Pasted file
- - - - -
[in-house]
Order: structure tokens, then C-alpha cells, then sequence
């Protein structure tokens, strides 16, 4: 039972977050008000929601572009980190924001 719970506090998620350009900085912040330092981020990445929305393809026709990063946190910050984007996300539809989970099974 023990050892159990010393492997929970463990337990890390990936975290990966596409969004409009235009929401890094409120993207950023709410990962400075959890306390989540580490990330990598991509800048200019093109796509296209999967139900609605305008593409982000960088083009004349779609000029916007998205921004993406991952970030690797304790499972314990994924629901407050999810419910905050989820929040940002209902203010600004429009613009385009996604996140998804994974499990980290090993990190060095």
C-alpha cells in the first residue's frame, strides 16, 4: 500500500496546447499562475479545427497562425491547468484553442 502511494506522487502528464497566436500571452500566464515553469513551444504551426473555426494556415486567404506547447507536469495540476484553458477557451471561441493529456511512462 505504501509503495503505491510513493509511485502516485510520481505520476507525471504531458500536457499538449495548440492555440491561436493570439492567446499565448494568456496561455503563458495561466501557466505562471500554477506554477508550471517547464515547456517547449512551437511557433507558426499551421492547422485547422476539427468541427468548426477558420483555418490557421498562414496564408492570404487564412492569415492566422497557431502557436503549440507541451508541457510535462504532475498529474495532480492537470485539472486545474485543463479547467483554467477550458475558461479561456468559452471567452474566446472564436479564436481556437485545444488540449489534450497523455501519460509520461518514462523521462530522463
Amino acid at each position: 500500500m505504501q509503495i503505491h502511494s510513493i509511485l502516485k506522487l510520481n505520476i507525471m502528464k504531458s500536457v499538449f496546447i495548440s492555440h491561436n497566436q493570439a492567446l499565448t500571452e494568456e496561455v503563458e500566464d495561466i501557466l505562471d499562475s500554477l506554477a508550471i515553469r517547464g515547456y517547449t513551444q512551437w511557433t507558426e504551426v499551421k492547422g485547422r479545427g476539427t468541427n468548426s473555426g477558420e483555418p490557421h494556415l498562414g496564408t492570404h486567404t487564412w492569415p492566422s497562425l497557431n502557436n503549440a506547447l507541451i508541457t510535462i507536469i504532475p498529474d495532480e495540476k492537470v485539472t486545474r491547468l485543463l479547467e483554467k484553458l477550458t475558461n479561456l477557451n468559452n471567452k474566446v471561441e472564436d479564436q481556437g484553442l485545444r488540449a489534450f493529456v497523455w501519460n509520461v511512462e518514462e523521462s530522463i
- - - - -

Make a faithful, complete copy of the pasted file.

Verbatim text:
[in-house]
Order: structure tokens, then C-alpha cells, then sequence
């Protein structure tokens, strides 16, 4: 039972977050008000929601572009980190924001 719970506090998620350009900085912040330092981020990445929305393809026709990063946190910050984007996300539809989970099974 023990050892159990010393492997929970463990337990890390990936975290990966596409969004409009235009929401890094409120993207950023709410990962400075959890306390989540580490990330990598991509800048200019093109796509296209999967139900609605305008593409982000960088083009004349779609000029916007998205921004993406991952970030690797304790499972314990994924629901407050999810419910905050989820929040940002209902203010600004429009613009385009996604996140998804994974499990980290090993990190060095």
C-alpha cells in the first residue's frame, strides 16, 4: 500500500496546447499562475479545427497562425491547468484553442 502511494506522487502528464497566436500571452500566464515553469513551444504551426473555426494556415486567404506547447507536469495540476484553458477557451471561441493529456511512462 505504501509503495503505491510513493509511485502516485510520481505520476507525471504531458500536457499538449495548440492555440491561436493570439492567446499565448494568456496561455503563458495561466501557466505562471500554477506554477508550471517547464515547456517547449512551437511557433507558426499551421492547422485547422476539427468541427468548426477558420483555418490557421498562414496564408492570404487564412492569415492566422497557431502557436503549440507541451508541457510535462504532475498529474495532480492537470485539472486545474485543463479547467483554467477550458475558461479561456468559452471567452474566446472564436479564436481556437485545444488540449489534450497523455501519460509520461518514462523521462530522463
Amino acid at each position: 500500500m505504501q509503495i503505491h502511494s510513493i509511485l502516485k506522487l510520481n505520476i507525471m502528464k504531458s500536457v499538449f496546447i495548440s492555440h491561436n497566436q493570439a492567446l499565448t500571452e494568456e496561455v503563458e500566464d495561466i501557466l505562471d499562475s500554477l506554477a508550471i515553469r517547464g515547456y517547449t513551444q512551437w511557433t507558426e504551426v499551421k492547422g485547422r479545427g476539427t468541427n468548426s473555426g477558420e483555418p490557421h494556415l498562414g496564408t492570404h486567404t487564412w492569415p492566422s497562425l497557431n502557436n503549440a506547447l507541451i508541457t510535462i507536469i504532475p498529474d495532480e495540476k492537470v485539472t486545474r491547468l485543463l479547467e483554467k484553458l477550458t475558461n479561456l477557451n468559452n471567452k474566446v471561441e472564436d479564436q481556437g484553442l485545444r488540449a489534450f493529456v497523455w501519460n509520461v511512462e518514462e523521462s530522463i